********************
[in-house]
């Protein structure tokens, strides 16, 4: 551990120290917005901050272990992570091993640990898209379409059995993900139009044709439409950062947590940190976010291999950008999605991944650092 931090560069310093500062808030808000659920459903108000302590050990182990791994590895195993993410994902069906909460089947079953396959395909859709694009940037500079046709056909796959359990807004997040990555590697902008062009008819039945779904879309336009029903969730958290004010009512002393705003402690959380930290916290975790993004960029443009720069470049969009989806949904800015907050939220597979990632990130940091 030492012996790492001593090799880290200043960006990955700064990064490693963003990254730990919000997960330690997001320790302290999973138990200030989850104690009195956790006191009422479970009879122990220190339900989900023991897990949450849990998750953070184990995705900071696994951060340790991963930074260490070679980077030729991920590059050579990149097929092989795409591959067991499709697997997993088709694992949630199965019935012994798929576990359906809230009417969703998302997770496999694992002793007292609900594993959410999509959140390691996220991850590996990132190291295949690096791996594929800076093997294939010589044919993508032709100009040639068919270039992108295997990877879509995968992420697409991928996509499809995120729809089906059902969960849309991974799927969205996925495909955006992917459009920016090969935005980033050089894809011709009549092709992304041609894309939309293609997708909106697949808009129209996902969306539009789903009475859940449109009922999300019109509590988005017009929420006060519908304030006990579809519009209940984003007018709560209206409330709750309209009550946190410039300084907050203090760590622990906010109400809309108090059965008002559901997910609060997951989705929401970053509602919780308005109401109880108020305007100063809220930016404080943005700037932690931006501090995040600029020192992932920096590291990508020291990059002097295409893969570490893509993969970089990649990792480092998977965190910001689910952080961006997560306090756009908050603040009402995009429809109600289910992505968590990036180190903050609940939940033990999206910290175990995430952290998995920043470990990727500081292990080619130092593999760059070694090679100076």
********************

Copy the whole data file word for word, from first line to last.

[in-house]
């Protein structure tokens, strides 16, 4: 551990120290917005901050272990992570091993640990898209379409059995993900139009044709439409950062947590940190976010291999950008999605991944650092 931090560069310093500062808030808000659920459903108000302590050990182990791994590895195993993410994902069906909460089947079953396959395909859709694009940037500079046709056909796959359990807004997040990555590697902008062009008819039945779904879309336009029903969730958290004010009512002393705003402690959380930290916290975790993004960029443009720069470049969009989806949904800015907050939220597979990632990130940091 030492012996790492001593090799880290200043960006990955700064990064490693963003990254730990919000997960330690997001320790302290999973138990200030989850104690009195956790006191009422479970009879122990220190339900989900023991897990949450849990998750953070184990995705900071696994951060340790991963930074260490070679980077030729991920590059050579990149097929092989795409591959067991499709697997997993088709694992949630199965019935012994798929576990359906809230009417969703998302997770496999694992002793007292609900594993959410999509959140390691996220991850590996990132190291295949690096791996594929800076093997294939010589044919993508032709100009040639068919270039992108295997990877879509995968992420697409991928996509499809995120729809089906059902969960849309991974799927969205996925495909955006992917459009920016090969935005980033050089894809011709009549092709992304041609894309939309293609997708909106697949808009129209996902969306539009789903009475859940449109009922999300019109509590988005017009929420006060519908304030006990579809519009209940984003007018709560209206409330709750309209009550946190410039300084907050203090760590622990906010109400809309108090059965008002559901997910609060997951989705929401970053509602919780308005109401109880108020305007100063809220930016404080943005700037932690931006501090995040600029020192992932920096590291990508020291990059002097295409893969570490893509993969970089990649990792480092998977965190910001689910952080961006997560306090756009908050603040009402995009429809109600289910992505968590990036180190903050609940939940033990999206910290175990995430952290998995920043470990990727500081292990080619130092593999760059070694090679100076």